Friday, June 21, 2013
Inside Division Woes..the Bully...Puig Learning Curve
If you can’t win within the division, forget it.
The Dodgers are a combined 9-22 against Western Division opponents, and that isn’t going to cut it if you want to contend. 4-6 against San Diego, 2-7 vs. the D-Backs, 1-5 with the Giants and 2-4 when facing Colorado. This is by far the worst inter-division performance by a Dodger team in decades.
Now the schedule has the Dodgers facing division opponents 19 times before the All Star break arrives on July 14th. It is during this stretch that we’ll know whether this ball club has the fortitude to change trends and start winning on the West Coast.
In an interesting scheduling quirk, from July 14 to August 30th, the Dodgers don’t have one inter-division contest, and then as always, they finish up in the final month playing inside the division with 26 games against western rivals.
In last night’s action at San Diego, once Fife departed following the 6th inning, the continuance of Dodger bullpen failures emerged again. In what I seriously thought was a strength of this ball club when the season started, has turned out to be a severe weakness and overall disappointment. It is the cause of substantial losses this year.
Yasiel Puig homered in his first at bat last night. He hit a fastball that was up and on the outside portion of the plate, muscling it over the right center field fence. An impressive shot to say the least, since it’s never easy to go opposite field at PetCo for a right handed hitter. That was the last fastball he saw on the night, and I’m fairly certain it may be the last fastball he sees in quite some time.
Padre pitchers mixed up an assortment of sliders low and away and off speed junk that the rookie swung at and missed repeatedly the rest of the night. Don’t be thinking that this was an anomaly either. You know that scouting reports are being hammered away at this moment that identify Puig’s weakness and the fact that he swings at pitches that are low and away, outside of the strike zone.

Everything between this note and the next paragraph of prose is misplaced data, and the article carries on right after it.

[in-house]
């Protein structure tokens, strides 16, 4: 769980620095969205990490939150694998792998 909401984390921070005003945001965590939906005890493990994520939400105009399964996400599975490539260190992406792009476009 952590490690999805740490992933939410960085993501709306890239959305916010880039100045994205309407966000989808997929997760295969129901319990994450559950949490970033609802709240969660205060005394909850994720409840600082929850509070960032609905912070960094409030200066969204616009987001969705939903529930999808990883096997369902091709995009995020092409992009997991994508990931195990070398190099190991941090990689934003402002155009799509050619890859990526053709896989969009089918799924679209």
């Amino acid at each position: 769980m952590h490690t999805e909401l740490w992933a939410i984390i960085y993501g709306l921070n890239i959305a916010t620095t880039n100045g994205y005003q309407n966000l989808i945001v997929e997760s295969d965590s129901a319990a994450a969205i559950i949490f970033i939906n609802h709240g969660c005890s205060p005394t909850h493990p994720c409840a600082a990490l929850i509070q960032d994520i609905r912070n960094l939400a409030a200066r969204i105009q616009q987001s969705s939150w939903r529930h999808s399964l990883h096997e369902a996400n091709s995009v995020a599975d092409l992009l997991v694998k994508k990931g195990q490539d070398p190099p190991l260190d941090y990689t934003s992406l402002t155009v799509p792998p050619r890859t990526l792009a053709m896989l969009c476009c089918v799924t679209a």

Actually I’m shocked that he hasn’t been pitched this way before last night’s action. Yasiel has shown that he learns quickly and usually makes adjustments immediately. This may take more than just a simple adjustment though. His whole approach to hitting is aggressive from the get go. Laying off that low and outside junk is going to require a different strategy at the plate for him.
Puig has a lot of “show off” in him. That can be good, but it has its negatives too. We saw the negatives twice in the last two days with his errant throws in an effort to display his throwing prowess. Last night he aired a throw from the warning track to third base. He air mailed it. The throw had too much arch, was way over his cut off man’s head, and it allowed a second base runner to advance on the play. It was a rookie mistake through and through, and another error of enthusiasm. I tend to think that showing off his wares in the Big Apple might have gotten to Puig’s head.
Someone needs to sit the kid down and kindly point out the mistake to him. I’m sure it has been done already because he tends to listen and not repeat those types of plays. He’s the most exciting talent to hit the baseball stage in a while and you don’t want to put the brakes on that, but baseball sense and baseball knowledge is to be learned. Yasiel has a ways to go…it’s that “raw” word surfacing again. I hate it, but there is no more accurate a term. These are the growing pains we’ll have to endure while watching Yasiel Puig become the best player in baseball over the next few years. I can live with that.